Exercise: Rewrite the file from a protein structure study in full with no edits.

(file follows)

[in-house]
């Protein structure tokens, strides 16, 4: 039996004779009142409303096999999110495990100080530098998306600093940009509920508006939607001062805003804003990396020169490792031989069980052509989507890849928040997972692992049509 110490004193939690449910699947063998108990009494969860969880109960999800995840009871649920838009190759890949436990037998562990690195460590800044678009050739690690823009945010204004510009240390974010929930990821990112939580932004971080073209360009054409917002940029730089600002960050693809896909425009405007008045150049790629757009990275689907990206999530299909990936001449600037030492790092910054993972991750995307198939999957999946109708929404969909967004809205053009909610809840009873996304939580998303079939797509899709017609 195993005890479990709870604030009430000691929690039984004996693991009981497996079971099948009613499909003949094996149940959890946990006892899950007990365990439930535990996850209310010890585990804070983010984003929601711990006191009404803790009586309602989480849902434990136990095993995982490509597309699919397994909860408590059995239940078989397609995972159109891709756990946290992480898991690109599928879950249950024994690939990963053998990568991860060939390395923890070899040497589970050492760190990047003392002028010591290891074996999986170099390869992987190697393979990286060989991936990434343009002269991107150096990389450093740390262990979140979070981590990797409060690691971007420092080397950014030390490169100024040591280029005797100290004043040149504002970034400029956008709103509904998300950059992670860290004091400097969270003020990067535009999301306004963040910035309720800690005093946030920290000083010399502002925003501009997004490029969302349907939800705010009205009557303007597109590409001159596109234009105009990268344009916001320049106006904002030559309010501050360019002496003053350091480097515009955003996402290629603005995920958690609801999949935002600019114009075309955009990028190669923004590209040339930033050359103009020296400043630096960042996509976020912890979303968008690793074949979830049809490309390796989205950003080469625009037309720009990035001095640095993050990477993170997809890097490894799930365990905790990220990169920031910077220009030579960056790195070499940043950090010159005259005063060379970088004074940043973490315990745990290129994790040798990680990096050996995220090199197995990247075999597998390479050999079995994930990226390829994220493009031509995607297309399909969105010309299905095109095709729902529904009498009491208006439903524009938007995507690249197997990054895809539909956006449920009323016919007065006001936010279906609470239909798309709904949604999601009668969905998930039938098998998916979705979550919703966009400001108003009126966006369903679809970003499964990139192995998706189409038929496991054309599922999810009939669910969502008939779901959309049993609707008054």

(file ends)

[in-house]
């Protein structure tokens, strides 16, 4: 039996004779009142409303096999999110495990100080530098998306600093940009509920508006939607001062805003804003990396020169490792031989069980052509989507890849928040997972692992049509 110490004193939690449910699947063998108990009494969860969880109960999800995840009871649920838009190759890949436990037998562990690195460590800044678009050739690690823009945010204004510009240390974010929930990821990112939580932004971080073209360009054409917002940029730089600002960050693809896909425009405007008045150049790629757009990275689907990206999530299909990936001449600037030492790092910054993972991750995307198939999957999946109708929404969909967004809205053009909610809840009873996304939580998303079939797509899709017609 195993005890479990709870604030009430000691929690039984004996693991009981497996079971099948009613499909003949094996149940959890946990006892899950007990365990439930535990996850209310010890585990804070983010984003929601711990006191009404803790009586309602989480849902434990136990095993995982490509597309699919397994909860408590059995239940078989397609995972159109891709756990946290992480898991690109599928879950249950024994690939990963053998990568991860060939390395923890070899040497589970050492760190990047003392002028010591290891074996999986170099390869992987190697393979990286060989991936990434343009002269991107150096990389450093740390262990979140979070981590990797409060690691971007420092080397950014030390490169100024040591280029005797100290004043040149504002970034400029956008709103509904998300950059992670860290004091400097969270003020990067535009999301306004963040910035309720800690005093946030920290000083010399502002925003501009997004490029969302349907939800705010009205009557303007597109590409001159596109234009105009990268344009916001320049106006904002030559309010501050360019002496003053350091480097515009955003996402290629603005995920958690609801999949935002600019114009075309955009990028190669923004590209040339930033050359103009020296400043630096960042996509976020912890979303968008690793074949979830049809490309390796989205950003080469625009037309720009990035001095640095993050990477993170997809890097490894799930365990905790990220990169920031910077220009030579960056790195070499940043950090010159005259005063060379970088004074940043973490315990745990290129994790040798990680990096050996995220090199197995990247075999597998390479050999079995994930990226390829994220493009031509995607297309399909969105010309299905095109095709729902529904009498009491208006439903524009938007995507690249197997990054895809539909956006449920009323016919007065006001936010279906609470239909798309709904949604999601009668969905998930039938098998998916979705979550919703966009400001108003009126966006369903679809970003499964990139192995998706189409038929496991054309599922999810009939669910969502008939779901959309049993609707008054």